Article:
The CDC estimates that so far this season there have been at least 6.4 million flu illnesses, 55,000 hospitalizations, and 2,900 deaths from the flu. Joining us for this week's House Call for more information concerning flu activity this season is Dr. Mark Povroznik, Vice President of Quality at UHC.
1. What is the current forecast of the Flu?
· As we reported previously, the rate of widespread flu activity from the south toward the north…as we entered the holiday seasons, brought widespread flu to the mountain state.
· WV has been in widespread activity for a few weeks now.
· So far this season, we are approaching 10M cases of the flu, more than 50,000 hospitalizations, and the flu has claimed more than 4,800 lives. These numbers change every week.
· Pediatric deaths have already doubled that of the 2018-19 season from 16 to 32.
· Likewise, on our back door (Pittsburgh) has more flu cases than any city in Pennsylvania.
· While the incidence is high in our area, we have not experienced significant hospitalizations across WVUMedicine facilities.
2. How is this comparing to prior Flu seasons?
· At present, I would say the season is tracking to that of 2 years ago, one of the deadliest seasons we had in a decade.
· The numbers are also trending to out-run last year, which was the longest season in a decade.
· What makes the Flu season unpredictable is that it is somewhat unpredictable.
· We have seen a shift from the typical season of Flu A, to predominately Flu B…that hasn’t occurred since the 1992-93 season.
· With the shift to Flu B brings heightened concern for Children.
o They tend to have more symptoms/complications with Flu B than adults and a higher incidence of pneumonia, ear infections, risk for myocarditis and myositis. So even when they look like they are starting to get better, symptoms can shift and take a scarier turn.
· Best estimates, this flu season is likely to continue for a while and we need to continue practicing prevention.
3. What is the CDC saying are some methods to protect yourself against the Flu?
· The flu shot still being the first line of protection, and it’s not too late to get vaccinated.
· Observe for signs and symptoms…fever, cough, sore throat, headache, muscle aches…and in children, they can have abdominal pain, nausea, vomiting, and diarrhea.
· There are 4 FDA approved antivirals, but the key is to take them within 48 hours of symptom onset for their best benefits.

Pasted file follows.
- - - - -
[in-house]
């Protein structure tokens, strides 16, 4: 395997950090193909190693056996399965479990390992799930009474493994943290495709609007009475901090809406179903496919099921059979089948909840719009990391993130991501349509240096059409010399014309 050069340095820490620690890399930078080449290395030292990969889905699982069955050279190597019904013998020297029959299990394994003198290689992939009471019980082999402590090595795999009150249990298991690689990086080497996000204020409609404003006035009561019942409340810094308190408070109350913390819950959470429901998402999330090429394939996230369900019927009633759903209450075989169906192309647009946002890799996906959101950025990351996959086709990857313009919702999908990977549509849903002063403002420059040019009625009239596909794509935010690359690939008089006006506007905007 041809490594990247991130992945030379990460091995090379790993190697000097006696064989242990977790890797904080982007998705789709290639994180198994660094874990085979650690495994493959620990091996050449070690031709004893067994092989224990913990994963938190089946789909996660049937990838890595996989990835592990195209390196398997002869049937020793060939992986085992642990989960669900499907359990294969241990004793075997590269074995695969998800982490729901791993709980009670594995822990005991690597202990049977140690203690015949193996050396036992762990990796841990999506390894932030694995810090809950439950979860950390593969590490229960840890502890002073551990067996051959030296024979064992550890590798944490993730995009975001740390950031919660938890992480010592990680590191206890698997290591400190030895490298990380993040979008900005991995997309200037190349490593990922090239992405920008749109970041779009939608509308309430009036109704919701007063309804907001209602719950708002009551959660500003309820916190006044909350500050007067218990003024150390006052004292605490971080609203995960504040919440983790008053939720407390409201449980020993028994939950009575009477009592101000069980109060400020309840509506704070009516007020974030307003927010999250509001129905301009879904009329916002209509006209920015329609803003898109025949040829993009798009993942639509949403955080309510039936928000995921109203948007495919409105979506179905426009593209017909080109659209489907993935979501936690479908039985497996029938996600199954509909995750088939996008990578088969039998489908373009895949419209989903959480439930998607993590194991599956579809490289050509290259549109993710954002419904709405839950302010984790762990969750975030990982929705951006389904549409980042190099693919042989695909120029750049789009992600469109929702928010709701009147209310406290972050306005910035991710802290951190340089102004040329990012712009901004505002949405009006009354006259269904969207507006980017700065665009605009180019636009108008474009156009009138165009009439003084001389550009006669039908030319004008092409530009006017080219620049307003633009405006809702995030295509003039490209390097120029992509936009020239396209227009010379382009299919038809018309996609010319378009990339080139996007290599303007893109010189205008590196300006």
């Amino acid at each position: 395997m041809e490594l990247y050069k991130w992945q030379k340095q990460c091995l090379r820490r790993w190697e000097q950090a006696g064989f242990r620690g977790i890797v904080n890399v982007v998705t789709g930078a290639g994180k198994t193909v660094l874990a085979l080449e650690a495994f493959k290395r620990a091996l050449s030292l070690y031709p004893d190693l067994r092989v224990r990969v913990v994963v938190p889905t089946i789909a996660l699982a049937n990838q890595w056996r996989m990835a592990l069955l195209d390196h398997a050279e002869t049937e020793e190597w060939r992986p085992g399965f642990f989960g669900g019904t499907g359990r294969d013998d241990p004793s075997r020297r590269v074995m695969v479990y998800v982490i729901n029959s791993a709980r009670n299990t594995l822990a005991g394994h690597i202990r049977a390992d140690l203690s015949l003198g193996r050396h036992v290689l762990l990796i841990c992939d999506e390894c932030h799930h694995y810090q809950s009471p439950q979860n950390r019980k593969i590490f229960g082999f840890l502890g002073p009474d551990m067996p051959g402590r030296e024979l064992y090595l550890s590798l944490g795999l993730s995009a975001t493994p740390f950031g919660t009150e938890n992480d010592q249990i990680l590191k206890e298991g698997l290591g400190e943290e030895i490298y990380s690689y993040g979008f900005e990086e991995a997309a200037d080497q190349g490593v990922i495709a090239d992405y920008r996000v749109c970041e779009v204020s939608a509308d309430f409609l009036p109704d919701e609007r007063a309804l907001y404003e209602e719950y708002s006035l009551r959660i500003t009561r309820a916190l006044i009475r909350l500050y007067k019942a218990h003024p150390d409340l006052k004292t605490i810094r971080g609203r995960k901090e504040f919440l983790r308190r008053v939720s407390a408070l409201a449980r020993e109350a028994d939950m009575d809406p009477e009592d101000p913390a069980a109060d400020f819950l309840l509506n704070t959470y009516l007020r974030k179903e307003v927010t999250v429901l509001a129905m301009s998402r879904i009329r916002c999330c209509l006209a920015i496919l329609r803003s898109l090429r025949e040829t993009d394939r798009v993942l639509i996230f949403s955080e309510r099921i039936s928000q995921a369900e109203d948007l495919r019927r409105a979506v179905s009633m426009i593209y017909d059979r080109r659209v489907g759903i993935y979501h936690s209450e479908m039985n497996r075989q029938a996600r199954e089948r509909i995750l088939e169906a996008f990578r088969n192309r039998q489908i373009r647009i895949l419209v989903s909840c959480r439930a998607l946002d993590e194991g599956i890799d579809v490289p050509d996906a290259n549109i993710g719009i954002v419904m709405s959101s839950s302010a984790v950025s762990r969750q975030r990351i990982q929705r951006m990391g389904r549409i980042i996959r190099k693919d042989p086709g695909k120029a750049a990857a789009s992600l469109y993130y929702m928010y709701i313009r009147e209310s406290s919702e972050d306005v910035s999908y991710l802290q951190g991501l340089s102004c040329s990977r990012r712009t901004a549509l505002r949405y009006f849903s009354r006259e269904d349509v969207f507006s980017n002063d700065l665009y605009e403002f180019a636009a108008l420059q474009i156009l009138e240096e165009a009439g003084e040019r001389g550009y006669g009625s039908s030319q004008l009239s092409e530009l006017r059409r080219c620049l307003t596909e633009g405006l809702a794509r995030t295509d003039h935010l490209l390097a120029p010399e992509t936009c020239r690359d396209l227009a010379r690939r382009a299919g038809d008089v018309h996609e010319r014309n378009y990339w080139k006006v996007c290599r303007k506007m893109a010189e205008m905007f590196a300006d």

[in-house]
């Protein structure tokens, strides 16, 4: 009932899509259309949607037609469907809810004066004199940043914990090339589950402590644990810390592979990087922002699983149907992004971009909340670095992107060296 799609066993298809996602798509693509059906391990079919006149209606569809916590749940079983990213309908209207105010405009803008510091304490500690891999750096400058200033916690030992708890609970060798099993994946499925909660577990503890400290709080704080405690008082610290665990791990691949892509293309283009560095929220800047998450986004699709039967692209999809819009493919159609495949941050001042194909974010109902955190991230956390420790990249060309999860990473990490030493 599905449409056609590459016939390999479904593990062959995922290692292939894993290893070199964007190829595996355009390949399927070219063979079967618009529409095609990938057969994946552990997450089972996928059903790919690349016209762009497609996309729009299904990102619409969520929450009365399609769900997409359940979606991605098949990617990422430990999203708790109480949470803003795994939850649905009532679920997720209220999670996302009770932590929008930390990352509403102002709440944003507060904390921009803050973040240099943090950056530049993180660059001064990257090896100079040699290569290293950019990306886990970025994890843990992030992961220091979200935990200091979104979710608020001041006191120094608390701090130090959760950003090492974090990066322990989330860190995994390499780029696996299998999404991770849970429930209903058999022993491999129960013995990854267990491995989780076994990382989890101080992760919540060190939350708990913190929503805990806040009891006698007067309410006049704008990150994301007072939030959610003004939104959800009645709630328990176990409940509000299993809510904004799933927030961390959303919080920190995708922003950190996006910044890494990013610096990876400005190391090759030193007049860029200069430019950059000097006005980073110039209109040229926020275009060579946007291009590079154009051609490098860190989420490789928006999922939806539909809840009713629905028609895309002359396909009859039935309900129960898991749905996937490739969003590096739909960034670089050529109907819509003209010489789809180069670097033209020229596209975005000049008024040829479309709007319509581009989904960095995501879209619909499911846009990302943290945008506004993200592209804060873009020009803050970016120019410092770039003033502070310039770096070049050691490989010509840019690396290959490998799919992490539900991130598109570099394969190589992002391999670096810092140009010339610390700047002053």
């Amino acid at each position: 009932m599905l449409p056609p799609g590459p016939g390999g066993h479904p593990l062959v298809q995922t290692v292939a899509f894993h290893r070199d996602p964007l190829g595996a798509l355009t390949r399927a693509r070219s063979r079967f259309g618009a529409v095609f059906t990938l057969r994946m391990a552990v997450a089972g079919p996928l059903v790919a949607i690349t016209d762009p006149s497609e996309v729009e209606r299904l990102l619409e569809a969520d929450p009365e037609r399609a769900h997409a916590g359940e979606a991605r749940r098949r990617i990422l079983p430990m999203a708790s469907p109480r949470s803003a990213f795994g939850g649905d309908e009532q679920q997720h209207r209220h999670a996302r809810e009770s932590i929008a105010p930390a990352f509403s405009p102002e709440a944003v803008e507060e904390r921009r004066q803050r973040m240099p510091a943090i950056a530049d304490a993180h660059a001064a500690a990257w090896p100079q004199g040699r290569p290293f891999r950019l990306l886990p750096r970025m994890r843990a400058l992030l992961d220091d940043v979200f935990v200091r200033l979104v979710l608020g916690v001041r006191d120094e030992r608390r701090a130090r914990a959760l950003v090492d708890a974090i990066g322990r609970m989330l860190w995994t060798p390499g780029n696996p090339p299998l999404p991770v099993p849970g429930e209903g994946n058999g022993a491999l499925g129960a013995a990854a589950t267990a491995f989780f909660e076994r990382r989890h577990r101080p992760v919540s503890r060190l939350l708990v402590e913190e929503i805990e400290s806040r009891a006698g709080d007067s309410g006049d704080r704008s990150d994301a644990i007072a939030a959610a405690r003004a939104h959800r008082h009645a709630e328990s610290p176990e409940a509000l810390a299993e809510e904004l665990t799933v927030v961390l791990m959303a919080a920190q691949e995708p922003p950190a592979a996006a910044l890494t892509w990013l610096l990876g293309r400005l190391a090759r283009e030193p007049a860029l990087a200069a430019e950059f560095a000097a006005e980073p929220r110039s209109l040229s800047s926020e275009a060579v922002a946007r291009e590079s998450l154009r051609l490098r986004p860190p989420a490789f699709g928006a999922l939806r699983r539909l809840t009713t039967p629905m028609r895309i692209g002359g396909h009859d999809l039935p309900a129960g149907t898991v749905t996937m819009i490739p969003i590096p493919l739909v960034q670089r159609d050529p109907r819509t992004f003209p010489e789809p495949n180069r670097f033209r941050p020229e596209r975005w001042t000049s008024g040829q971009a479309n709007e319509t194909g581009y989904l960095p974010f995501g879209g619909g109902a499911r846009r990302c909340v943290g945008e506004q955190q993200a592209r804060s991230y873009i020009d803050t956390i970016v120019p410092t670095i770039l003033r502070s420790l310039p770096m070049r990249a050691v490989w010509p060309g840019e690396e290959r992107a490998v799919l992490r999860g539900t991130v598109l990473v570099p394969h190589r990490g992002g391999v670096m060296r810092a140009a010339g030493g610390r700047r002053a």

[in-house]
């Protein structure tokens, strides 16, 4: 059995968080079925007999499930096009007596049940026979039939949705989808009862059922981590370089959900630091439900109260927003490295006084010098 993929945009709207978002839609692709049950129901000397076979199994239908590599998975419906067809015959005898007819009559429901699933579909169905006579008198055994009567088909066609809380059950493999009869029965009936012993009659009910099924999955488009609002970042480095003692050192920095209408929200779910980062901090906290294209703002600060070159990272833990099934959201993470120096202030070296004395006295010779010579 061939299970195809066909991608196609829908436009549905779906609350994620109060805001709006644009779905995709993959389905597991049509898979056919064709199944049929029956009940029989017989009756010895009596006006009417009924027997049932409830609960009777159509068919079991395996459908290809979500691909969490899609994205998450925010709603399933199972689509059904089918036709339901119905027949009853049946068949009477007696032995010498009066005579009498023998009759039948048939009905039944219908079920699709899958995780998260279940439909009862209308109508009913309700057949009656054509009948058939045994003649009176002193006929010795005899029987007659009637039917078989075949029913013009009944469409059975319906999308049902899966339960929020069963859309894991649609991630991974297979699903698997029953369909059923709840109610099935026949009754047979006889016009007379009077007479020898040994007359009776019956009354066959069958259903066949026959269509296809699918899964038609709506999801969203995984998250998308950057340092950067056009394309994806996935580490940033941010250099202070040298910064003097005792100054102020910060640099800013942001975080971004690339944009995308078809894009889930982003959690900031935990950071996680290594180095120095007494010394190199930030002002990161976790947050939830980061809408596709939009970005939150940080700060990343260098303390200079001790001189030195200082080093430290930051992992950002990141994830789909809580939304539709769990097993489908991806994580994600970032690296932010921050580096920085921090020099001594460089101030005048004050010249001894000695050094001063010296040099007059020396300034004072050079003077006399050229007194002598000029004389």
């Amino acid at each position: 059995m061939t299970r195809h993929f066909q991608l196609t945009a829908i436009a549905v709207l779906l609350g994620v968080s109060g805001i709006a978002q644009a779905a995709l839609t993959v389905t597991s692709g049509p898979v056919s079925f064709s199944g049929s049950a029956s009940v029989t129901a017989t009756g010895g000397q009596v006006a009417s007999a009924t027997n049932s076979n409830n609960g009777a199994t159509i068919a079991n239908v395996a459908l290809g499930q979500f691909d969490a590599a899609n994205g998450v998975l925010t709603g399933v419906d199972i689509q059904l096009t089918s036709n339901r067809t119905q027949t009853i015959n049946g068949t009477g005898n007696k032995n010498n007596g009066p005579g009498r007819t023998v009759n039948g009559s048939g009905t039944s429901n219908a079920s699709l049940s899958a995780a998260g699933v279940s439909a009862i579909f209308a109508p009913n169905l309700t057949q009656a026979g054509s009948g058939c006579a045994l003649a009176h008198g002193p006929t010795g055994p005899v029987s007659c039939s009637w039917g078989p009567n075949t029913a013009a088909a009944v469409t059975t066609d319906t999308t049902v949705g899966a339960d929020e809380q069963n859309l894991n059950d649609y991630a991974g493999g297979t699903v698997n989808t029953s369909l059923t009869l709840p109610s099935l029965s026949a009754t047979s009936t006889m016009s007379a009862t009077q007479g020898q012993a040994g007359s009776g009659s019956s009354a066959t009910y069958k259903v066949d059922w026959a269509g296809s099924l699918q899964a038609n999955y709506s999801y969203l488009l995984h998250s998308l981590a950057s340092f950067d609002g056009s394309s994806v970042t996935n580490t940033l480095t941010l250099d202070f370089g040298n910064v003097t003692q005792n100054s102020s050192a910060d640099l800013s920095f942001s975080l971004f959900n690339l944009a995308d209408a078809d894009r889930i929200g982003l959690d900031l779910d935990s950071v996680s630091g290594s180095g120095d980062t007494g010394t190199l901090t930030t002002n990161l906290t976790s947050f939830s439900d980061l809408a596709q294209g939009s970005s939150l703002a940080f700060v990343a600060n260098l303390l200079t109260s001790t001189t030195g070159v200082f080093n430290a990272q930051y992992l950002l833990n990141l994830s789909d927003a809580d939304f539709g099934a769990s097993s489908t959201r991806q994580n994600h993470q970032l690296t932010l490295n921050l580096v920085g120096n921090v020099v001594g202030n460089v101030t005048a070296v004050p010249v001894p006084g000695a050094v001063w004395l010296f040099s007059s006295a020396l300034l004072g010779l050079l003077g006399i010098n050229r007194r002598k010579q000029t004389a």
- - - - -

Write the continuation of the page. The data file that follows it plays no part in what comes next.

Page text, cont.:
o Screen Shot: Flu Medications include Tamiflu, Relenza, Rapivab, Xofluza.
· These medications can lesson symptoms, hospitalizations, and risk for death.
· The standard prevention strategies should continue with diligence:
o Practice hand hygiene and cough etiquette to minimize virus spreading in the environment
o Wipe down common surfaces at home and work
o Stay home if you have the FLU until your fever free for 24 hours without the use of medications
o Minimize visiting those at risk of contracting the Flu. Remember you can be contagious for up to 24 hours before symptoms appear.
· While we are experiencing such widespread activity, Hospitals and Nursing Home visitation should be minimized. Consider calling or Face timing.
4. What should viewers be thinking during widespread Flu Activity?
Plan for your sick day. Do you have fluids and fever relieving medicines during the acute illness?
Be cognizant that the workplace may act as a “point of spread,” where employees can easily spread flu to their fellow employees as well as to others in the community. An important way to reduce the spread of flu is to keep sick people away from those who are not sick.
You should stay home if you are sick until at least 24 hours after you no longer have a fever (100 degrees Fahrenheit or 37.8 degrees Celsius) or signs of a fever (have chills, feel very warm, has a flushed appearance, or is sweating). This should be determined without the need for fever-reducing medicines (any medicine that contains ibuprofen or acetaminophen). You
should stay home until at least 24 hours after you no longer have a fever, even if you are using antiviral medicines.
Due to being able to shed a virus for 24 hours before your own symptoms appear, exercise caution when visiting those with compromised immune systems…especially those who are already hospitalized or in a nursing home. Try calling or Face timing to stay in touch until transmission risks drop off.